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American Chemical Society Chemistry for Life - 'Electronic skin' could improve early breast cancer detection

DCN Corp® - Using a Silicone (polydimethylsiloxane (PDMS)) model of a breast and embedding objects representing lumps. Researchers have successfully tested an "electronic skin" that can accurately feel and image lumps much smaller than those detectable by manual examinations. Credit - American Chemical Society (ACS), USADetecting and/or examining breast cancer manually can seem quite low-tech when compared to other methods such as Magnetic Resonance Imagining (MRI). However, scientists are now developing an "electronic skin" which feels and images small lumps that a physicist fingers can easily miss. Understanding the size and shape of a lump could enable for earlier identification of breast cancer, which could ultimately save lives. The researchers described their device, which was extensively tested on a breast model made of Silicone (polydimethylsiloxane (PDMS)) in the journal ACS Applied Materials and Interfaces.

Researchers Ravi F. Saraf and Chieu Van Nguyen point out that early diagnosis of breast cancer, unfortunately, the most common type of cancer amongst women, can ultimately help save lives. However, small masses of cancer cells are not always easily detectable. Current testing processes, such as MRI and ultrasounds, are sensitive but too expensive. Furthermore, mammography is known to be imperfect, especially when it comes to testing young women or women with dense breast tissue. Clinical breast examinations performed by medical professionals as an initial screening step is inexpensive, but typically it is difficult to find lumps until they are at least 21 millimetres (mm) in length. Detectability of lumps and thereafter determining their shape when less than half the length is key to improving a patient's survival rate by more than 94%. Nowadays there are some devices, which can mimic a manual examination, but the image quality is poor and cannot determine a lump's shape. The importance of the lump's shape helps doctors understand whether a tumor is cancerous. Saraf and Nguyen objective is fill this gap.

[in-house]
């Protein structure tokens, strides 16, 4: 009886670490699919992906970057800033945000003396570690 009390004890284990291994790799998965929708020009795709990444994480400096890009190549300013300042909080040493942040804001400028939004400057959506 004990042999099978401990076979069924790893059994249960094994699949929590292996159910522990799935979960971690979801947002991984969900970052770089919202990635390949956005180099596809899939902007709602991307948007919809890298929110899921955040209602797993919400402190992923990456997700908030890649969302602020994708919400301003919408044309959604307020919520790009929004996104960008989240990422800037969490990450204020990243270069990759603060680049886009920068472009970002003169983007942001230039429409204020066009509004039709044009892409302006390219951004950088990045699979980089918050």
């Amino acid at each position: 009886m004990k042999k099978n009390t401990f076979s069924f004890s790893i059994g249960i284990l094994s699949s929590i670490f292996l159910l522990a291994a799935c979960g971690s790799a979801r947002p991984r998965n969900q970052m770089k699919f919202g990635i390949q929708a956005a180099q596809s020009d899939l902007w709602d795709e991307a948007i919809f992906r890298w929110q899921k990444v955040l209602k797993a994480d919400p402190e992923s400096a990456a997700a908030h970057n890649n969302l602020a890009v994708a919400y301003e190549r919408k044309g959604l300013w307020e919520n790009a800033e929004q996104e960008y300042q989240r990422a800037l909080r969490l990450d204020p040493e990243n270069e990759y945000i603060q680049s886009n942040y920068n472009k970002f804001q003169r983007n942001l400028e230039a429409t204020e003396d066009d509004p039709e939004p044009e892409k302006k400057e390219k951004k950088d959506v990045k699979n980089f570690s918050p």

The researchers managed to design a kind of electronic skin from nanoparticles (NP) and polymers, which can detect, feel and image small objects. To understand how the skin might function on a human patient, the researchers embedded lump-like objects in a piece of Silicone to help mimick a breast and pressed the device against this model. The pressure applied was the same a clinician would employ in a manual examination. In following the above the researchers managed to image the lump stand-ins, which were as little as 5 mm and as deep as 20 mm. Saraf concludes in stating that the device could also be used to screen patients for early signs of melanoma and other cancers. Original article available here